Winter blooms Winter blooms

Now’s the time to cut back your plants and prepare them for a flourishing spring.

The leaves might be dropping and many plants may be dormant, but autumn and winter are far from rest time for keen home gardeners. In fact, the cooler months offer a wonderful opportunity to get everything ready to take advantage of the spring sunshine and rain.

Tree pruning
Planting roses
Lemon branch

Time to trim

As you move from autumn into winter, start trimming back your summer-flowering plants. “Cut back your dahlias, bulbs and bushes that need pruning,” says Mark Higgins, gardener at Beechmont Garden Retreat. “[Remove] all the dying foliage to clean the garden up. This will give you a better idea on how to plan for planting new trees and bushes.”


Start planting

Winter can be a wonderful time to plant bushes, roses and fruit trees. “Once you clean up after summer, you can start organising anything you want flowering in spring, such as spring-flowering bulbs,” Mark says. “Winter is the time to plant fruit trees and roses as well.”

The beauty of winter planting is that dormant plants can better handle the stress of the transplanting. “You can buy bare-rooted plants [which are cheaper] and trim them back to make them smaller [so they] can put their energy into a new root system,” Mark says.

It can also be a great time for transplanting things around your garden if you want to shake up your garden design. “In summer, plants have sap flow and need moisture, so if you dig it up and damage its root system, it stresses the plant out,” Mark says. “Whereas in winter, when it’s dormant, there’s no sap flow and ‘food’ is stored in the wood and the cambium [plant tissue] so you can dig it up, damage the roots, prune the top and it won’t lose any vigour.”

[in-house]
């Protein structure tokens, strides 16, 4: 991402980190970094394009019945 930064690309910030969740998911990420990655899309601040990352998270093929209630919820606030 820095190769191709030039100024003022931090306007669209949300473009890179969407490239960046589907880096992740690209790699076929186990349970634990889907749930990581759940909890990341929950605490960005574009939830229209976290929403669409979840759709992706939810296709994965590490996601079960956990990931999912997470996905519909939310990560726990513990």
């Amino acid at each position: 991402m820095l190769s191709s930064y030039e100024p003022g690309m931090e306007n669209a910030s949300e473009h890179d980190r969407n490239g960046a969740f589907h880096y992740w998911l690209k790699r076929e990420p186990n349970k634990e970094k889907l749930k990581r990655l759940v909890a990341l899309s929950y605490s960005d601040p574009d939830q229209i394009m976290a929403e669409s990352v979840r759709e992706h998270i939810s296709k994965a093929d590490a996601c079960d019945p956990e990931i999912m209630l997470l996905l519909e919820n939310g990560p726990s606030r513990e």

Fertilising garden
Planting flowers
Landscaper laying grass
Bee pollinating flower

Mulch and feed

Once you’ve planted your next crop, Mark says you’ll want to feed and mulch to give the plants their best chance at success. “It’s a good time to open up the soil and turn your garden beds over,” he explains.

Slow-release fertilisers are wasted in winter as they’ll likely just wash away, so leave those until spring and use the cold weather to mix through organics. “You want to think about using manure in winter … if you are growing vegetables,” Mark says. “By the time you get to spring and start planting your vegetables, that manure has broken down and is accessible to the plants you put in.”

Then spread some mulch over the top. “Mulch will hold the moisture in the ground,” Mark says. “It will get nice and wet and settled in.”


Study your seasons

Our gardens are incredibly communicative, so Mark suggests watching your green spaces closely throughout the year to see what hints they give. “In winter, you might notice where water builds up and you get puddles, which gives you an idea of where you need to put drainage in,” he says. “Or you might realise you need to be mindful of which plants you plant in certain spots for example, if they don’t like a boggy area or need more sun.”

You can also take advantage of the cooler temperatures to knock over some landscaping jobs, such as edging, sprinkler systems and decorative aspects, although Mark warns that if you need to dig, you might be making harder work for yourself. “It can be really messy and hard work if the ground is wet,” Mark points out. “But if you can put up with the mess, you can landscape at any time of the year.”


Bring the bees

Bees are powerful pollinators that help more than 75 per cent of the world’s flowering plants reproduce, so without them, our gardens and forests would look very bare. You can attract these buzzy little buddies into your yard by planting pollen and nectar-producing plants, which are generally ones with yellow and blue flowers. “You’ve got to make sure you have something flowering all year around,” Mark says. “That means your bees have a food source all year around, and if you’ve got fruit trees, you’ll get maximum pollination.”


Originally published in The Costco Connection, May/Jun 2021. Pick up the latest copy at your local warehouse or read it online.